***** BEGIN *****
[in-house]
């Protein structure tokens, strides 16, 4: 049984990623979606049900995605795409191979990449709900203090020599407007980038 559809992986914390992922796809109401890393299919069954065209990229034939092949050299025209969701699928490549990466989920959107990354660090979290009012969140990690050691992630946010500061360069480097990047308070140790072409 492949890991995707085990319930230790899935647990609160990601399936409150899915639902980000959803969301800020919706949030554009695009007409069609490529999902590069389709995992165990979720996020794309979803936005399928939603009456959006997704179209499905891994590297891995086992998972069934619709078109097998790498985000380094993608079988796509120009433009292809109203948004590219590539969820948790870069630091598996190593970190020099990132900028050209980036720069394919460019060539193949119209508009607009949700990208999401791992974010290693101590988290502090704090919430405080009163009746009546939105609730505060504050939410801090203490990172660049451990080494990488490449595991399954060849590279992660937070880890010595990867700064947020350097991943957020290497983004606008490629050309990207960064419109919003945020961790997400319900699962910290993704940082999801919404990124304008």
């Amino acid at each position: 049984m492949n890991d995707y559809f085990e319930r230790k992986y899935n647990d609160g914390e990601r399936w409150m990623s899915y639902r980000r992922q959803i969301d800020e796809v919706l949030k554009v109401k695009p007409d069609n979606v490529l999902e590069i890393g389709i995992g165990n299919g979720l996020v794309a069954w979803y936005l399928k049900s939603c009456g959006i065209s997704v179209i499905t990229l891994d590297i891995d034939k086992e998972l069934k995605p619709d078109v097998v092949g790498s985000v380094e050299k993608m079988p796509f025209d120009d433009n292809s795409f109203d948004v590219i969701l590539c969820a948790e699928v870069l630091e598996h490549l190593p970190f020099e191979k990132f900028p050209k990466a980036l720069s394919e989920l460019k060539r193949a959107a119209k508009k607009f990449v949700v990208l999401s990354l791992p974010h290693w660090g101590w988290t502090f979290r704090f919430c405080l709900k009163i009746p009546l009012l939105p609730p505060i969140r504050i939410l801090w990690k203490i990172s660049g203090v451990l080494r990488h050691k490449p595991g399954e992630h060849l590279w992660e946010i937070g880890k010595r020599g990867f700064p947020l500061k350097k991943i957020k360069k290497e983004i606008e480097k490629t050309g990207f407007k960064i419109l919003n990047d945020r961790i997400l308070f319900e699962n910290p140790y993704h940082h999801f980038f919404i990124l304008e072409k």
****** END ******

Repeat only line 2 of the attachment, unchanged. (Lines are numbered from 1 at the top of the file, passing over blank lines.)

């Protein structure tokens, strides 16, 4: 049984990623979606049900995605795409191979990449709900203090020599407007980038 559809992986914390992922796809109401890393299919069954065209990229034939092949050299025209969701699928490549990466989920959107990354660090979290009012969140990690050691992630946010500061360069480097990047308070140790072409 492949890991995707085990319930230790899935647990609160990601399936409150899915639902980000959803969301800020919706949030554009695009007409069609490529999902590069389709995992165990979720996020794309979803936005399928939603009456959006997704179209499905891994590297891995086992998972069934619709078109097998790498985000380094993608079988796509120009433009292809109203948004590219590539969820948790870069630091598996190593970190020099990132900028050209980036720069394919460019060539193949119209508009607009949700990208999401791992974010290693101590988290502090704090919430405080009163009746009546939105609730505060504050939410801090203490990172660049451990080494990488490449595991399954060849590279992660937070880890010595990867700064947020350097991943957020290497983004606008490629050309990207960064419109919003945020961790997400319900699962910290993704940082999801919404990124304008």